ALAA Roots — An Unofficial Site

July 6, 2017

The Black Attorneys of Legal Aid

Filed under: ACLA,Affirmative Action,Racism — nyclaw01 @ 9:40 pm

Dear Colleagues,

The Black Attorneys of Legal Aid (BALA) are pleased to announce our formation and existence as an official faction of attorneys at the Legal Aid Society. Black lawyers have played an integral role in Legal Aid’s pursuit of its mission to provide quality representation to low-income and underrepresented individuals in New York City. We have been staunch advocates for just outcomes for our clients, which has required that we battle against the social injustices and institutionalized racism that have an overarching dictate on the lives and trajectories of our clients. Simultaneously, black attorneys have had to engage in an ongoing effort to ensure that we are being equally recognized at Legal Aid, valued in the same way as our colleagues and not targeted or treated in a disparate manner. Moreover, black attorneys have had to take up the responsibility of making sure that we and attorneys of color at large are recruited and retained by Legal Aid.

An examination of United States history makes it clear why it is necessary that groups exist to protect and advance the interests of black people. Throughout the centuries of slavery in America, Reconstruction, the Jim Crow Era and the Civil Rights Movement; evolving and perpetual systems were put in place to oppress black people. These systems continuously facilitate many of the existing obstacles that impact our lives and the lives of our clients, from pervasive poverty and disenfranchisement to mass incarceration. It is not happenstance that the majority of Legal Aid’s clients are black. As a result of the documented lineage of American anti-black racism, many educational institutions; corporations, including a number of law firms; social organizations and even the U.S. Congress have seen the necessity of establishing groups to address issues pertinent to its black population. Similarly, it is essential that Legal Aid has BALA.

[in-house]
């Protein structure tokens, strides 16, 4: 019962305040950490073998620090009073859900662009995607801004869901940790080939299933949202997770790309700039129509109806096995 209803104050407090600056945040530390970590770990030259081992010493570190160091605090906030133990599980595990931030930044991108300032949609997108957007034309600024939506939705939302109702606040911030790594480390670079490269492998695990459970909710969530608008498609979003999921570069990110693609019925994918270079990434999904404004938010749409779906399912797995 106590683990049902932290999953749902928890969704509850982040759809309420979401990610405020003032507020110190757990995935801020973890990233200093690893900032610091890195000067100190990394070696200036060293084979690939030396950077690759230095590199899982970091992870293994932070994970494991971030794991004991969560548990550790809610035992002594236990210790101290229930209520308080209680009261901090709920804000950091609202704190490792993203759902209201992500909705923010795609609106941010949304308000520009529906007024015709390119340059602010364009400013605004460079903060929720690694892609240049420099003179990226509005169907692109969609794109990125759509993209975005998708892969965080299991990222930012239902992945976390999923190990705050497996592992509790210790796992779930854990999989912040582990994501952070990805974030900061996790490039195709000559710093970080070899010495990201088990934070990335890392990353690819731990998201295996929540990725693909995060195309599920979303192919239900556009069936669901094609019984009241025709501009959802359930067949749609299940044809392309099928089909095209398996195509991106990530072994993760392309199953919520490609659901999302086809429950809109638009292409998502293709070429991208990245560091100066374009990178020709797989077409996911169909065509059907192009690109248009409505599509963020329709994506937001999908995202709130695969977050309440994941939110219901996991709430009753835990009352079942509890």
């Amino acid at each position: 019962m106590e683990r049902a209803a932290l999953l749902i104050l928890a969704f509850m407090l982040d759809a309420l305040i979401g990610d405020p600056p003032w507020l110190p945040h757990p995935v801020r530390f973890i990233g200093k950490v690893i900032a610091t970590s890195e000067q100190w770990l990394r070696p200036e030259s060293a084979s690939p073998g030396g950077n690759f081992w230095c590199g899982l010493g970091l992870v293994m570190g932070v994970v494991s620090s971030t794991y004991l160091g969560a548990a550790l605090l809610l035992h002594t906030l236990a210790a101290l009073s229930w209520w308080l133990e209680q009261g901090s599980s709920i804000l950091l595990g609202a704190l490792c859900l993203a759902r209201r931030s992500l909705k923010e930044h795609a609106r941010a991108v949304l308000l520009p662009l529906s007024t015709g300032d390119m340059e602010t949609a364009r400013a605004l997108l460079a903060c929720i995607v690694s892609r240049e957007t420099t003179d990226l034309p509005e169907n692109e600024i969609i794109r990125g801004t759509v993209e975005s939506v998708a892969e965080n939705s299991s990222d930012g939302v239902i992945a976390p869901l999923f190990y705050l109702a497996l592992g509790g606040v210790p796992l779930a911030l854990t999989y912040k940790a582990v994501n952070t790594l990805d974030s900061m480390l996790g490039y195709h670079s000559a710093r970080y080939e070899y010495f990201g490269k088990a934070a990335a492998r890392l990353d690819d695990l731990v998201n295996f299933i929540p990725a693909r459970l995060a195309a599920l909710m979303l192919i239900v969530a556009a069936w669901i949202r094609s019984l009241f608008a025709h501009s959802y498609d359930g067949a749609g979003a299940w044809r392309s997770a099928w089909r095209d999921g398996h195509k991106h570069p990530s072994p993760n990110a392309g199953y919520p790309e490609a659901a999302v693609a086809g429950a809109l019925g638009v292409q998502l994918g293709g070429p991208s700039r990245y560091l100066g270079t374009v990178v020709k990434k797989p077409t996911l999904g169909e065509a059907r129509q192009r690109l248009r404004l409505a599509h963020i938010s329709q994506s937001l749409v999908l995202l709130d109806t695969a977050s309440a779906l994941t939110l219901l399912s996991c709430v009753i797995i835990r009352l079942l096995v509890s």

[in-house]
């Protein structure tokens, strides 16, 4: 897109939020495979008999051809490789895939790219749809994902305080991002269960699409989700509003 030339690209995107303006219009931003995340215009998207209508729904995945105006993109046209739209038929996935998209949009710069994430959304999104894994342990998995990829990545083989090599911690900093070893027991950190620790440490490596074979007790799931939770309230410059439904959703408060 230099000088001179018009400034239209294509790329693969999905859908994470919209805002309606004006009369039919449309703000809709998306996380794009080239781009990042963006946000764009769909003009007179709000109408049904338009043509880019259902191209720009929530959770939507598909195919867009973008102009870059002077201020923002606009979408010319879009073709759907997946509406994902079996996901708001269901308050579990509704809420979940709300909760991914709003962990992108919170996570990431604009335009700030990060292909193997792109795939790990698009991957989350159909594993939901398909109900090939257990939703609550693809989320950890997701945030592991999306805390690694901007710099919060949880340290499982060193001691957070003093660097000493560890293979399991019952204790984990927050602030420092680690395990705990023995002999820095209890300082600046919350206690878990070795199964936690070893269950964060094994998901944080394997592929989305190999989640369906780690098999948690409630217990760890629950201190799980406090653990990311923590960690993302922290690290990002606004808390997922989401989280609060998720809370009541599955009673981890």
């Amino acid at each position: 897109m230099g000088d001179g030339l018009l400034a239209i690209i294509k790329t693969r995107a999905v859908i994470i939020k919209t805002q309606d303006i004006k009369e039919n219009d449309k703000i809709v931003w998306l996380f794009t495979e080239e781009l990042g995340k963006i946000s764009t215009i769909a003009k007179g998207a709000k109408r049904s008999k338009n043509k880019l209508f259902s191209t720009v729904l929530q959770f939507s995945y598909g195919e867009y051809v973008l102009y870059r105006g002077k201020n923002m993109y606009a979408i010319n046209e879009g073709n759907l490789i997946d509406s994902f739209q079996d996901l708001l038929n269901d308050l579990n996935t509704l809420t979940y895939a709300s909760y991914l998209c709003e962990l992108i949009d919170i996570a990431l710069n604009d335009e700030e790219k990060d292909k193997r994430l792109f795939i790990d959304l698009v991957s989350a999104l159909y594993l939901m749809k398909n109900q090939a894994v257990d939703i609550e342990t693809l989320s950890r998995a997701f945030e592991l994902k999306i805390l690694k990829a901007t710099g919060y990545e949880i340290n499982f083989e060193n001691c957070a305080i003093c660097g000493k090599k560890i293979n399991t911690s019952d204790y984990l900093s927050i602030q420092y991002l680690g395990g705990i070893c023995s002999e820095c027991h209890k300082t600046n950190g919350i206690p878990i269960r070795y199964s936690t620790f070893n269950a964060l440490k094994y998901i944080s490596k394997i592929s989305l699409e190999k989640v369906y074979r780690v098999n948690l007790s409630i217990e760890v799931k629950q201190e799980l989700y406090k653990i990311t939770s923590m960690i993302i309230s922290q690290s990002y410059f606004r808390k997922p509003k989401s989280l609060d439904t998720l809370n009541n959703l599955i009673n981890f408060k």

As Black people, in general, we often have to strive to make sure that we are being heard and that our individual and collective concerns are not buried or ignored. Black caucuses within various organizations offer a space for black people to address issues relevant to the black population within its ranks. Black attorneys here at Legal Aid need an official space to address concerns that are specific to us; a space where black attorneys can dissect nuanced issues that intersect with race, identity and our profession, as well as how those issues reach our clients.